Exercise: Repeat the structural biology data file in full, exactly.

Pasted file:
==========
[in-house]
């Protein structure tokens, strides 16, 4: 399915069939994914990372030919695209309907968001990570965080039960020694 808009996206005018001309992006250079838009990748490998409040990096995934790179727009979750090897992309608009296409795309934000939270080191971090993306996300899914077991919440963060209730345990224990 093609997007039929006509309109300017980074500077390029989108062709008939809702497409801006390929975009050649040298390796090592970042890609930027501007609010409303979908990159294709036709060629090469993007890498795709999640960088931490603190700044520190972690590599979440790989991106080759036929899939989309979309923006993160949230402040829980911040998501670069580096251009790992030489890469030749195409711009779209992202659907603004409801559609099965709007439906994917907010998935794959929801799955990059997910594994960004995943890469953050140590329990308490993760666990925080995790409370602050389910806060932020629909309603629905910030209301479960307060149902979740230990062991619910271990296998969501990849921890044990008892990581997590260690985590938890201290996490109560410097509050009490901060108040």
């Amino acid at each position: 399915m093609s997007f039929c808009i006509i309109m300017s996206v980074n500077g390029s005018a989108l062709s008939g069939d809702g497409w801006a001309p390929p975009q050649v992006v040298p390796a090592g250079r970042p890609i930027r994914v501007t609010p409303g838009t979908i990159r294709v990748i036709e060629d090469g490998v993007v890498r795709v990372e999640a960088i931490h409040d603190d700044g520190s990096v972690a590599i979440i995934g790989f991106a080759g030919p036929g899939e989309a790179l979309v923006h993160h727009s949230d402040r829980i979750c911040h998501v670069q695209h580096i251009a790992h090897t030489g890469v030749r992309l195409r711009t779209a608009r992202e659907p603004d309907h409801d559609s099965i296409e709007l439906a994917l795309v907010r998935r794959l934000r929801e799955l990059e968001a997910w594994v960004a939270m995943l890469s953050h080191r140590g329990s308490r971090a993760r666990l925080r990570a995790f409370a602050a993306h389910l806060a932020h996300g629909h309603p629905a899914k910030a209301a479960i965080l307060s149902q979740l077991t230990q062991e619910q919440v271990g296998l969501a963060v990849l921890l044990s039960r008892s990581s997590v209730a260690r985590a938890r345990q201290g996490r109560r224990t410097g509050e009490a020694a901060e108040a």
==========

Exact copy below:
[in-house]
């Protein structure tokens, strides 16, 4: 399915069939994914990372030919695209309907968001990570965080039960020694 808009996206005018001309992006250079838009990748490998409040990096995934790179727009979750090897992309608009296409795309934000939270080191971090993306996300899914077991919440963060209730345990224990 093609997007039929006509309109300017980074500077390029989108062709008939809702497409801006390929975009050649040298390796090592970042890609930027501007609010409303979908990159294709036709060629090469993007890498795709999640960088931490603190700044520190972690590599979440790989991106080759036929899939989309979309923006993160949230402040829980911040998501670069580096251009790992030489890469030749195409711009779209992202659907603004409801559609099965709007439906994917907010998935794959929801799955990059997910594994960004995943890469953050140590329990308490993760666990925080995790409370602050389910806060932020629909309603629905910030209301479960307060149902979740230990062991619910271990296998969501990849921890044990008892990581997590260690985590938890201290996490109560410097509050009490901060108040």
């Amino acid at each position: 399915m093609s997007f039929c808009i006509i309109m300017s996206v980074n500077g390029s005018a989108l062709s008939g069939d809702g497409w801006a001309p390929p975009q050649v992006v040298p390796a090592g250079r970042p890609i930027r994914v501007t609010p409303g838009t979908i990159r294709v990748i036709e060629d090469g490998v993007v890498r795709v990372e999640a960088i931490h409040d603190d700044g520190s990096v972690a590599i979440i995934g790989f991106a080759g030919p036929g899939e989309a790179l979309v923006h993160h727009s949230d402040r829980i979750c911040h998501v670069q695209h580096i251009a790992h090897t030489g890469v030749r992309l195409r711009t779209a608009r992202e659907p603004d309907h409801d559609s099965i296409e709007l439906a994917l795309v907010r998935r794959l934000r929801e799955l990059e968001a997910w594994v960004a939270m995943l890469s953050h080191r140590g329990s308490r971090a993760r666990l925080r990570a995790f409370a602050a993306h389910l806060a932020h996300g629909h309603p629905a899914k910030a209301a479960i965080l307060s149902q979740l077991t230990q062991e619910q919440v271990g296998l969501a963060v990849l921890l044990s039960r008892s990581s997590v209730a260690r985590a938890r345990q201290g996490r109560r224990t410097g509050e009490a020694a901060e108040a």